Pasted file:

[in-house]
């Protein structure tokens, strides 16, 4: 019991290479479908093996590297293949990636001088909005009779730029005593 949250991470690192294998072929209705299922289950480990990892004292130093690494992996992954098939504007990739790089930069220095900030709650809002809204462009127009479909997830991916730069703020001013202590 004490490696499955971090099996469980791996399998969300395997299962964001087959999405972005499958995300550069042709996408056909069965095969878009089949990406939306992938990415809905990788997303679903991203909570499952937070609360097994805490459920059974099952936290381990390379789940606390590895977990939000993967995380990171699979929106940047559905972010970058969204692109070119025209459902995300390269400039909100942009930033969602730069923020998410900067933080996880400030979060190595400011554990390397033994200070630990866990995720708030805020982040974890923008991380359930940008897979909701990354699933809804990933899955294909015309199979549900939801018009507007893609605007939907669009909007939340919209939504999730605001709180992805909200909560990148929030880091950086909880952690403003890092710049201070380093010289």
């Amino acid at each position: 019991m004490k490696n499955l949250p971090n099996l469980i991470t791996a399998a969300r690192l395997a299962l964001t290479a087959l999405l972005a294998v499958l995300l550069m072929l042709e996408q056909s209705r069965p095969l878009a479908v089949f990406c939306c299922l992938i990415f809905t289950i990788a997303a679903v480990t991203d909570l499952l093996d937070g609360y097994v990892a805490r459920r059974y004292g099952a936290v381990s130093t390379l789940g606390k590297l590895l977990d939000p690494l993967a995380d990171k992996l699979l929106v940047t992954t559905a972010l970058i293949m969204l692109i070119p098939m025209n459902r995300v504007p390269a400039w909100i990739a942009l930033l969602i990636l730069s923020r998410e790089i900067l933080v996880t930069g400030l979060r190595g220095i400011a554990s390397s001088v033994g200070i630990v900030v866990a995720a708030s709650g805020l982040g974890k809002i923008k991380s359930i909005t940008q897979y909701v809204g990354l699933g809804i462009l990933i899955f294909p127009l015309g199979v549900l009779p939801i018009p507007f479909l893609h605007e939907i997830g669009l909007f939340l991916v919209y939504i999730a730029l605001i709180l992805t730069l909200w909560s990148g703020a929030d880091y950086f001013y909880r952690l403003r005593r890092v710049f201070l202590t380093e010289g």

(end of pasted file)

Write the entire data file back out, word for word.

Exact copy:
[in-house]
């Protein structure tokens, strides 16, 4: 019991290479479908093996590297293949990636001088909005009779730029005593 949250991470690192294998072929209705299922289950480990990892004292130093690494992996992954098939504007990739790089930069220095900030709650809002809204462009127009479909997830991916730069703020001013202590 004490490696499955971090099996469980791996399998969300395997299962964001087959999405972005499958995300550069042709996408056909069965095969878009089949990406939306992938990415809905990788997303679903991203909570499952937070609360097994805490459920059974099952936290381990390379789940606390590895977990939000993967995380990171699979929106940047559905972010970058969204692109070119025209459902995300390269400039909100942009930033969602730069923020998410900067933080996880400030979060190595400011554990390397033994200070630990866990995720708030805020982040974890923008991380359930940008897979909701990354699933809804990933899955294909015309199979549900939801018009507007893609605007939907669009909007939340919209939504999730605001709180992805909200909560990148929030880091950086909880952690403003890092710049201070380093010289």
């Amino acid at each position: 019991m004490k490696n499955l949250p971090n099996l469980i991470t791996a399998a969300r690192l395997a299962l964001t290479a087959l999405l972005a294998v499958l995300l550069m072929l042709e996408q056909s209705r069965p095969l878009a479908v089949f990406c939306c299922l992938i990415f809905t289950i990788a997303a679903v480990t991203d909570l499952l093996d937070g609360y097994v990892a805490r459920r059974y004292g099952a936290v381990s130093t390379l789940g606390k590297l590895l977990d939000p690494l993967a995380d990171k992996l699979l929106v940047t992954t559905a972010l970058i293949m969204l692109i070119p098939m025209n459902r995300v504007p390269a400039w909100i990739a942009l930033l969602i990636l730069s923020r998410e790089i900067l933080v996880t930069g400030l979060r190595g220095i400011a554990s390397s001088v033994g200070i630990v900030v866990a995720a708030s709650g805020l982040g974890k809002i923008k991380s359930i909005t940008q897979y909701v809204g990354l699933g809804i462009l990933i899955f294909p127009l015309g199979v549900l009779p939801i018009p507007f479909l893609h605007e939907i997830g669009l909007f939340l991916v919209y939504i999730a730029l605001i709180l992805t730069l909200w909560s990148g703020a929030d880091y950086f001013y909880r952690l403003r005593r890092v710049f201070l202590t380093e010289g």